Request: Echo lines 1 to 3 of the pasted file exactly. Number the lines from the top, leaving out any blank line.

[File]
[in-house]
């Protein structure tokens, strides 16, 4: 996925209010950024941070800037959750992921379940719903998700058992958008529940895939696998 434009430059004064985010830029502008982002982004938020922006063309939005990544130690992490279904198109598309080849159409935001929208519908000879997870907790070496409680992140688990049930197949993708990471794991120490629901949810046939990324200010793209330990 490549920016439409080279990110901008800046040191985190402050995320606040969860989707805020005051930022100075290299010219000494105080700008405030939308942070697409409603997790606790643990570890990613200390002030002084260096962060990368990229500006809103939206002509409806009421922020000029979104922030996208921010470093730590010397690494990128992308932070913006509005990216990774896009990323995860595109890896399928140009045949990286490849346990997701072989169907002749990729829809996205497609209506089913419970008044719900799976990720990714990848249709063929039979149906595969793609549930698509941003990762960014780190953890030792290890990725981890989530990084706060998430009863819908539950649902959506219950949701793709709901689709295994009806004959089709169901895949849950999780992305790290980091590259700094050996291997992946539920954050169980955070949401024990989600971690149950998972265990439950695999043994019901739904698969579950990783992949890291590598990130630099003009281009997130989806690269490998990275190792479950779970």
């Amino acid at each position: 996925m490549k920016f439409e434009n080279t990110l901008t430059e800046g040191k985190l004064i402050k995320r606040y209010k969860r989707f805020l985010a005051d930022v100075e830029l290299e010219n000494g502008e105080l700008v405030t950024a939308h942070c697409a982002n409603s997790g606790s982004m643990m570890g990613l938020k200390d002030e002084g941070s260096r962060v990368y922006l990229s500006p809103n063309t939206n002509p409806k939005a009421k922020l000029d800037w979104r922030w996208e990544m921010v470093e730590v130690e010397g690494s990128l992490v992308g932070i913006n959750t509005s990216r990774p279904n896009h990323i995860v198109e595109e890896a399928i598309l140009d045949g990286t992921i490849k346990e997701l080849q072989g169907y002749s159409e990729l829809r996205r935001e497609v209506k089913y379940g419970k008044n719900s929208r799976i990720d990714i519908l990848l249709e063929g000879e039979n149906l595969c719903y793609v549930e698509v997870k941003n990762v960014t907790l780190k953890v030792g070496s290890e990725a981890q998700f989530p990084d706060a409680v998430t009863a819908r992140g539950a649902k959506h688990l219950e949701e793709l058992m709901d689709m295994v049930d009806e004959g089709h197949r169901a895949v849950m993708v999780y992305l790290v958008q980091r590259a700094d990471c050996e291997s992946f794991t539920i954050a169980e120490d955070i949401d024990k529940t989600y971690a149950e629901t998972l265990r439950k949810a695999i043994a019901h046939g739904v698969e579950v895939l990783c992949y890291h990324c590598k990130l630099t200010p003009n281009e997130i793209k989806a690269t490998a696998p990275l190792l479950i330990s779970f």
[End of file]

[in-house]
């Protein structure tokens, strides 16, 4: 996925209010950024941070800037959750992921379940719903998700058992958008529940895939696998 434009430059004064985010830029502008982002982004938020922006063309939005990544130690992490279904198109598309080849159409935001929208519908000879997870907790070496409680992140688990049930197949993708990471794991120490629901949810046939990324200010793209330990 490549920016439409080279990110901008800046040191985190402050995320606040969860989707805020005051930022100075290299010219000494105080700008405030939308942070697409409603997790606790643990570890990613200390002030002084260096962060990368990229500006809103939206002509409806009421922020000029979104922030996208921010470093730590010397690494990128992308932070913006509005990216990774896009990323995860595109890896399928140009045949990286490849346990997701072989169907002749990729829809996205497609209506089913419970008044719900799976990720990714990848249709063929039979149906595969793609549930698509941003990762960014780190953890030792290890990725981890989530990084706060998430009863819908539950649902959506219950949701793709709901689709295994009806004959089709169901895949849950999780992305790290980091590259700094050996291997992946539920954050169980955070949401024990989600971690149950998972265990439950695999043994019901739904698969579950990783992949890291590598990130630099003009281009997130989806690269490998990275190792479950779970």
């Amino acid at each position: 996925m490549k920016f439409e434009n080279t990110l901008t430059e800046g040191k985190l004064i402050k995320r606040y209010k969860r989707f805020l985010a005051d930022v100075e830029l290299e010219n000494g502008e105080l700008v405030t950024a939308h942070c697409a982002n409603s997790g606790s982004m643990m570890g990613l938020k200390d002030e002084g941070s260096r962060v990368y922006l990229s500006p809103n063309t939206n002509p409806k939005a009421k922020l000029d800037w979104r922030w996208e990544m921010v470093e730590v130690e010397g690494s990128l992490v992308g932070i913006n959750t509005s990216r990774p279904n896009h990323i995860v198109e595109e890896a399928i598309l140009d045949g990286t992921i490849k346990e997701l080849q072989g169907y002749s159409e990729l829809r996205r935001e497609v209506k089913y379940g419970k008044n719900s929208r799976i990720d990714i519908l990848l249709e063929g000879e039979n149906l595969c719903y793609v549930e698509v997870k941003n990762v960014t907790l780190k953890v030792g070496s290890e990725a981890q998700f989530p990084d706060a409680v998430t009863a819908r992140g539950a649902k959506h688990l219950e949701e793709l058992m709901d689709m295994v049930d009806e004959g089709h197949r169901a895949v849950m993708v999780y992305l790290v958008q980091r590259a700094d990471c050996e291997s992946f794991t539920i954050a169980e120490d955070i949401d024990k529940t989600y971690a149950e629901t998972l265990r439950k949810a695999i043994a019901h046939g739904v698969e579950v895939l990783c992949y890291h990324c590598k990130l630099t200010p003009n281009e997130i793209k989806a690269t490998a696998p990275l190792l479950i330990s779970f």